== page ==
Brussels Convention on the Responsibility of Operators of Nuclear

Brussels Convention on the Responsibility of Operators of Nuclear Ships


a convention accepted in 1962 at a special session of a diplomatic conference dealing with maritime law. Convened by the International Atomic Energy Agency and the International Maritime Committee, the conference was attended by participants representing 50 countries (among them the USSR, Ukrainian SSR, Byelorussian SSR, Czechoslovakia, Poland, Hungary, and Bulgaria). Accepted by 28 votes (ten votes against and four abstentions), the Brussels Convention was ratified by Belgium, India, Liberia, Ireland, Panama, the Philippines, Monaco, Indonesia, Portugal, the United Arab Republic, Yugoslavia, and other countries.

The most important principles established by the Brussels Convention are largely similar to the principles in the Vienna Convention of 1963 on civilian responsibility for nuclear damage: absolute responsibility of the accused parties (the victims are not required to prove guilt or negligence on the part of the accused); the concentration of liability on the operator of the nuclear ship, the person empowered by the corresponding state to operate the nuclear ship; and limitation of responsibility in dimension and in time.

The operator bears responsibility for any nuclear damage if it is proven that the damage was caused by a nuclear incident connected with nuclear fuel and radioactive products or radioactive waste of the ship. The operator is relieved of responsibility if the damage is connected with an incident caused directly by war, military activities, civil war, or insurrection. In regard to a single nuclear incident, the convention limited the liability of the ship’s operator to the sum of 1.5 million gold francs (US $100 million); the convention also established a ten-year claim period (as a rule, if the victim does not present a claim in the course of this period, beginning at the moment of the nuclear incident, he loses the right to do so in the future).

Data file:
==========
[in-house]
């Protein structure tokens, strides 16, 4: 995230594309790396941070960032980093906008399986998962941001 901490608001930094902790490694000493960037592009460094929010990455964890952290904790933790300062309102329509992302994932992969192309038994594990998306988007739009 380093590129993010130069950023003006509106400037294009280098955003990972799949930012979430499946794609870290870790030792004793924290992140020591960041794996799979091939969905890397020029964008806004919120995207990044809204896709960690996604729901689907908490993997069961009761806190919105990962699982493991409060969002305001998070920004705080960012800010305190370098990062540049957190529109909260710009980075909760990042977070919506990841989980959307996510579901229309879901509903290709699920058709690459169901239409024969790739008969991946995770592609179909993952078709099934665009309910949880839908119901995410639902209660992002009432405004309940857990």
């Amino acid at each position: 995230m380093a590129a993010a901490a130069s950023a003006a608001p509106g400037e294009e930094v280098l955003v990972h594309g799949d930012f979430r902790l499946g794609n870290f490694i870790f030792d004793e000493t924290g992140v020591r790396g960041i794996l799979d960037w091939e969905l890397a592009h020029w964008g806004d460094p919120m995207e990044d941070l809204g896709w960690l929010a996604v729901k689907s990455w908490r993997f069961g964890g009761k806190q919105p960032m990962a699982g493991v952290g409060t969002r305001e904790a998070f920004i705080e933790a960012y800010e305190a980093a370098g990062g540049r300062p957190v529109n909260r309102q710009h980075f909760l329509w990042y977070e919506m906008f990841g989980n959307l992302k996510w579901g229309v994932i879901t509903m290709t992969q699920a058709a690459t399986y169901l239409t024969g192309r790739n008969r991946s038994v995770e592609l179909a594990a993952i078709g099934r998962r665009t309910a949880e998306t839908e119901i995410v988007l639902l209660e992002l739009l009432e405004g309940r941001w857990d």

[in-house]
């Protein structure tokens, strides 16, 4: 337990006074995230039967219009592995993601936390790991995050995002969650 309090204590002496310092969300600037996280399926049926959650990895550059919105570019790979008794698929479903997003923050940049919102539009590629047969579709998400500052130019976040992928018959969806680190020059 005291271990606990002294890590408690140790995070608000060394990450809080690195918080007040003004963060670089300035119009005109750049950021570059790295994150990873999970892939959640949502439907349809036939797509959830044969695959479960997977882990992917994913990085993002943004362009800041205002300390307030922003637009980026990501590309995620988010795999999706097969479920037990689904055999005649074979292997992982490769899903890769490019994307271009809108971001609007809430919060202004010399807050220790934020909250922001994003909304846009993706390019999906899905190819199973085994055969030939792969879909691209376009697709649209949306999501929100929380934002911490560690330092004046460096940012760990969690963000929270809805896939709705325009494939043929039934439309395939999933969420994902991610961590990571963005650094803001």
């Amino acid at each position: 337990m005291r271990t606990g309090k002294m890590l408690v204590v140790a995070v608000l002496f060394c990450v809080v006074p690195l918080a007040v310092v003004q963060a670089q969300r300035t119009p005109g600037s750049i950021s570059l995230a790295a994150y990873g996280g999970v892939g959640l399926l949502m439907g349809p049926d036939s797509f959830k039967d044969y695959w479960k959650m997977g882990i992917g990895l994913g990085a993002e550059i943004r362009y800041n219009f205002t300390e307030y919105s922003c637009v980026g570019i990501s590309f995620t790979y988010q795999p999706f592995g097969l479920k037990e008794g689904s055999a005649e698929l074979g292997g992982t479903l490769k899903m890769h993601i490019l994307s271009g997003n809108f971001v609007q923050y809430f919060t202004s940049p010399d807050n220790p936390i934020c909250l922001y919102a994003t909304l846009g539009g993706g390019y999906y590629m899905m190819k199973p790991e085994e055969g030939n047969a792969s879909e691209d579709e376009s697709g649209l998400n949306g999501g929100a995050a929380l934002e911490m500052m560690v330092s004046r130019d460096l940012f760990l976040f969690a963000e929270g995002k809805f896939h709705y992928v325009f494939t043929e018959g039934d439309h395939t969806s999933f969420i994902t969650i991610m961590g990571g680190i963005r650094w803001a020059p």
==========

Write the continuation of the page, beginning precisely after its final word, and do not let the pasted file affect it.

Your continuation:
The convention established alternate (plural) jurisdiction. This means that claims arising from the causation of damage by a nuclear incident may, at the choice of the claimant, be processed either in the courts of the state which licensed the nuclear ship’s use or in the courts of a state (when a party to the convention) on whose territory the damage was caused. Only military nuclear ships are excluded, because the jurisdiction of foreign courts does not extend to them.

The Soviet representatives voted against the Brussels convention on the following grounds: the convention extends to military ships, which in effect legalizes the use of nuclear energy for military purposes; an unclear resolution is presented for problems of jurisdiction in the convention, which in practice can lead to the acceptance of nonobjective decisions; and the effect of the convention extends to state-owned ships, which are usually covered by immunity from the jurisdiction of foreign court organs.


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